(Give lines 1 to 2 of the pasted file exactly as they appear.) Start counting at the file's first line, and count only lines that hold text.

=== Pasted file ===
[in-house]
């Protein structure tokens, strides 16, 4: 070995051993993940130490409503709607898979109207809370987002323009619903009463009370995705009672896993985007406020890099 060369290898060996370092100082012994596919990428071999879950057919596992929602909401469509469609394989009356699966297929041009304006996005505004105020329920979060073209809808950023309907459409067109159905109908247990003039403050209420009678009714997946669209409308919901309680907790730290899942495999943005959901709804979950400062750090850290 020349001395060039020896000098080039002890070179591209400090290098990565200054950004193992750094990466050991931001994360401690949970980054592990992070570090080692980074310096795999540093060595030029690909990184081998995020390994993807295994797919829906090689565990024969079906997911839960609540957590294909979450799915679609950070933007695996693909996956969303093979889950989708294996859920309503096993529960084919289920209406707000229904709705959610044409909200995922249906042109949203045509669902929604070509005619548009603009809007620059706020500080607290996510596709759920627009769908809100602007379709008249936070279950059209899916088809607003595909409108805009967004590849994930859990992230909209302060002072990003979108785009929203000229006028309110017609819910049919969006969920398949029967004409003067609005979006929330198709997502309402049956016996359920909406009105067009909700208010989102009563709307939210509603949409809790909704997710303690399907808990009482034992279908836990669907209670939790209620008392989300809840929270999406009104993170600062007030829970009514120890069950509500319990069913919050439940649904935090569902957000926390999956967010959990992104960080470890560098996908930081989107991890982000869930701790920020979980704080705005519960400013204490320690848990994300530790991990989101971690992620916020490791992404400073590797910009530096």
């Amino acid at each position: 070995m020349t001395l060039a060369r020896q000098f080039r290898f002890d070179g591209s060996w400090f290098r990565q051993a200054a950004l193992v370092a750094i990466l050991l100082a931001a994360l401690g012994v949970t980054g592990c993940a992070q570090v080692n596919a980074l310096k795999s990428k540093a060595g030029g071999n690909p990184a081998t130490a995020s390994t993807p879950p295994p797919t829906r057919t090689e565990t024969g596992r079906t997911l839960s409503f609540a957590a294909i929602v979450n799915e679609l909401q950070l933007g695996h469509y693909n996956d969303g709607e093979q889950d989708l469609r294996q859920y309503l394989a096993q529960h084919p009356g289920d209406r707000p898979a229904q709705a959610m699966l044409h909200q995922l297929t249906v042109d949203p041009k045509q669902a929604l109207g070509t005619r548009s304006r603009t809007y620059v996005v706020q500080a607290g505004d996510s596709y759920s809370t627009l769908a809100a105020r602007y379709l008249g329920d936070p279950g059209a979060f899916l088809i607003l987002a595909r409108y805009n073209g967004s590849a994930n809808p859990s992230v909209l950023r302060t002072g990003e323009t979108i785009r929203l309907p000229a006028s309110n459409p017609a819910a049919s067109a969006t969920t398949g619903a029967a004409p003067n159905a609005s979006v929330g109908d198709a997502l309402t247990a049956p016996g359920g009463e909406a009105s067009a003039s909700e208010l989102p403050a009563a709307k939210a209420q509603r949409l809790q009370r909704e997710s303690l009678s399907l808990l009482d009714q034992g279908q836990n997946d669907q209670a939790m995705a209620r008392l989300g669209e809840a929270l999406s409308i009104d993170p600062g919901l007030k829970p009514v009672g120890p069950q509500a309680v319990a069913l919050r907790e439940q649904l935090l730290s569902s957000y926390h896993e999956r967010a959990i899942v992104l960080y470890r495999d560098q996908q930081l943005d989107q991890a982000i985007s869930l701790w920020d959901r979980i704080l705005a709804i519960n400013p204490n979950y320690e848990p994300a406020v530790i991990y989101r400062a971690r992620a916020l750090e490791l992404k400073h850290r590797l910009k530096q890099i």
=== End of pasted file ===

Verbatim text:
[in-house]
């Protein structure tokens, strides 16, 4: 070995051993993940130490409503709607898979109207809370987002323009619903009463009370995705009672896993985007406020890099 060369290898060996370092100082012994596919990428071999879950057919596992929602909401469509469609394989009356699966297929041009304006996005505004105020329920979060073209809808950023309907459409067109159905109908247990003039403050209420009678009714997946669209409308919901309680907790730290899942495999943005959901709804979950400062750090850290 020349001395060039020896000098080039002890070179591209400090290098990565200054950004193992750094990466050991931001994360401690949970980054592990992070570090080692980074310096795999540093060595030029690909990184081998995020390994993807295994797919829906090689565990024969079906997911839960609540957590294909979450799915679609950070933007695996693909996956969303093979889950989708294996859920309503096993529960084919289920209406707000229904709705959610044409909200995922249906042109949203045509669902929604070509005619548009603009809007620059706020500080607290996510596709759920627009769908809100602007379709008249936070279950059209899916088809607003595909409108805009967004590849994930859990992230909209302060002072990003979108785009929203000229006028309110017609819910049919969006969920398949029967004409003067609005979006929330198709997502309402049956016996359920909406009105067009909700208010989102009563709307939210509603949409809790909704997710303690399907808990009482034992279908836990669907209670939790209620008392989300809840929270999406009104993170600062007030829970009514120890069950509500319990069913919050439940649904935090569902957000926390999956967010959990992104960080470890560098996908930081989107991890982000869930701790920020979980704080705005519960400013204490320690848990994300530790991990989101971690992620916020490791992404400073590797910009530096």